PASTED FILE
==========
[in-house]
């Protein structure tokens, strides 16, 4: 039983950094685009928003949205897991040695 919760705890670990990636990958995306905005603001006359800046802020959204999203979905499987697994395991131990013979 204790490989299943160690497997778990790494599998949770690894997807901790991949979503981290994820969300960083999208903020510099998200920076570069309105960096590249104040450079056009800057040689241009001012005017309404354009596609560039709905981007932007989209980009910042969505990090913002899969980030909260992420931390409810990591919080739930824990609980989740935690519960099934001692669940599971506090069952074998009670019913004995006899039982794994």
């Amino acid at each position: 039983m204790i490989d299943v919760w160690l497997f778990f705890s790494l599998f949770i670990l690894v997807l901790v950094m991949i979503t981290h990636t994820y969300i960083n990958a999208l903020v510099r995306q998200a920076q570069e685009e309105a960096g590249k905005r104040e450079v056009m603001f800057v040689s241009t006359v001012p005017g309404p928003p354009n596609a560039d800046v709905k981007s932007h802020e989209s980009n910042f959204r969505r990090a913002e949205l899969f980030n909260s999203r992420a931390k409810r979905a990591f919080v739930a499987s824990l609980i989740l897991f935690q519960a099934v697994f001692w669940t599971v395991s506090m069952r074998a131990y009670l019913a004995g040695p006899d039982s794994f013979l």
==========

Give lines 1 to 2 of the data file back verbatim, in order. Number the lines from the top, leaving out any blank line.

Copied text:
[in-house]
């Protein structure tokens, strides 16, 4: 039983950094685009928003949205897991040695 919760705890670990990636990958995306905005603001006359800046802020959204999203979905499987697994395991131990013979 204790490989299943160690497997778990790494599998949770690894997807901790991949979503981290994820969300960083999208903020510099998200920076570069309105960096590249104040450079056009800057040689241009001012005017309404354009596609560039709905981007932007989209980009910042969505990090913002899969980030909260992420931390409810990591919080739930824990609980989740935690519960099934001692669940599971506090069952074998009670019913004995006899039982794994």